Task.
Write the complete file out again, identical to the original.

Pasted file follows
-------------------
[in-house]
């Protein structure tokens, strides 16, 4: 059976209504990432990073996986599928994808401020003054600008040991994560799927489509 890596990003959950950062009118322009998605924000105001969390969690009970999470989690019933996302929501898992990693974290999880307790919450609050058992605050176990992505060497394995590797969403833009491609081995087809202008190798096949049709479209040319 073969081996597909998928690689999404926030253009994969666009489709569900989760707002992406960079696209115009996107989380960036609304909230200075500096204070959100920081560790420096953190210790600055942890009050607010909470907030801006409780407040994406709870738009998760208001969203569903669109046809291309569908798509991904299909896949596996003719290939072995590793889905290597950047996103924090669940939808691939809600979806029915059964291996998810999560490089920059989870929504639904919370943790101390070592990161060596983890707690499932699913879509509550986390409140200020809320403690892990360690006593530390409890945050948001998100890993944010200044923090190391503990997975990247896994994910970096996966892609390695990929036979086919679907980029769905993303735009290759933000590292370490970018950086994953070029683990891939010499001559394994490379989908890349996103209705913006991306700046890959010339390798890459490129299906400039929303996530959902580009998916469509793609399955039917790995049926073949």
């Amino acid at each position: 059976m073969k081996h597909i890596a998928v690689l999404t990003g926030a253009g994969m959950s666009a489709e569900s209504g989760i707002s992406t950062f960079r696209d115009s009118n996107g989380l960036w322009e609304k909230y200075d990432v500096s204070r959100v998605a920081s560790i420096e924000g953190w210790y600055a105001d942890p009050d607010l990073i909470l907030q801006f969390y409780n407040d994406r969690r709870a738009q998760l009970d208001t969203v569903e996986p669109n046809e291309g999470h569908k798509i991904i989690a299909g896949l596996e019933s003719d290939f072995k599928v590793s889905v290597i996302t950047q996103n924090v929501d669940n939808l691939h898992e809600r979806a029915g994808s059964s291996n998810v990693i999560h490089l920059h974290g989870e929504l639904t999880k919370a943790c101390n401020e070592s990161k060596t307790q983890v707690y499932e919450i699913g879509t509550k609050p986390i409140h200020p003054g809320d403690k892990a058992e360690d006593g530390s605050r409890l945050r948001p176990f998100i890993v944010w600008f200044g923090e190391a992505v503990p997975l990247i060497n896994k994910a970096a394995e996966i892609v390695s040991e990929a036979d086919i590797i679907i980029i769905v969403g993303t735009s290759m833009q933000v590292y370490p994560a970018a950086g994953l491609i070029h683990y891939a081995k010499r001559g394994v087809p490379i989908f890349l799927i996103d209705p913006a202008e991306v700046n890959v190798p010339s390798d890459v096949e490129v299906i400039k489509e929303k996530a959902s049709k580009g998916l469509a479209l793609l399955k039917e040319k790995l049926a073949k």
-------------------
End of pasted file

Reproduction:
[in-house]
């Protein structure tokens, strides 16, 4: 059976209504990432990073996986599928994808401020003054600008040991994560799927489509 890596990003959950950062009118322009998605924000105001969390969690009970999470989690019933996302929501898992990693974290999880307790919450609050058992605050176990992505060497394995590797969403833009491609081995087809202008190798096949049709479209040319 073969081996597909998928690689999404926030253009994969666009489709569900989760707002992406960079696209115009996107989380960036609304909230200075500096204070959100920081560790420096953190210790600055942890009050607010909470907030801006409780407040994406709870738009998760208001969203569903669109046809291309569908798509991904299909896949596996003719290939072995590793889905290597950047996103924090669940939808691939809600979806029915059964291996998810999560490089920059989870929504639904919370943790101390070592990161060596983890707690499932699913879509509550986390409140200020809320403690892990360690006593530390409890945050948001998100890993944010200044923090190391503990997975990247896994994910970096996966892609390695990929036979086919679907980029769905993303735009290759933000590292370490970018950086994953070029683990891939010499001559394994490379989908890349996103209705913006991306700046890959010339390798890459490129299906400039929303996530959902580009998916469509793609399955039917790995049926073949």
């Amino acid at each position: 059976m073969k081996h597909i890596a998928v690689l999404t990003g926030a253009g994969m959950s666009a489709e569900s209504g989760i707002s992406t950062f960079r696209d115009s009118n996107g989380l960036w322009e609304k909230y200075d990432v500096s204070r959100v998605a920081s560790i420096e924000g953190w210790y600055a105001d942890p009050d607010l990073i909470l907030q801006f969390y409780n407040d994406r969690r709870a738009q998760l009970d208001t969203v569903e996986p669109n046809e291309g999470h569908k798509i991904i989690a299909g896949l596996e019933s003719d290939f072995k599928v590793s889905v290597i996302t950047q996103n924090v929501d669940n939808l691939h898992e809600r979806a029915g994808s059964s291996n998810v990693i999560h490089l920059h974290g989870e929504l639904t999880k919370a943790c101390n401020e070592s990161k060596t307790q983890v707690y499932e919450i699913g879509t509550k609050p986390i409140h200020p003054g809320d403690k892990a058992e360690d006593g530390s605050r409890l945050r948001p176990f998100i890993v944010w600008f200044g923090e190391a992505v503990p997975l990247i060497n896994k994910a970096a394995e996966i892609v390695s040991e990929a036979d086919i590797i679907i980029i769905v969403g993303t735009s290759m833009q933000v590292y370490p994560a970018a950086g994953l491609i070029h683990y891939a081995k010499r001559g394994v087809p490379i989908f890349l799927i996103d209705p913006a202008e991306v700046n890959v190798p010339s390798d890459v096949e490129v299906i400039k489509e929303k996530a959902s049709k580009g998916l469509a479209l793609l399955k039917e040319k790995l049926a073949k």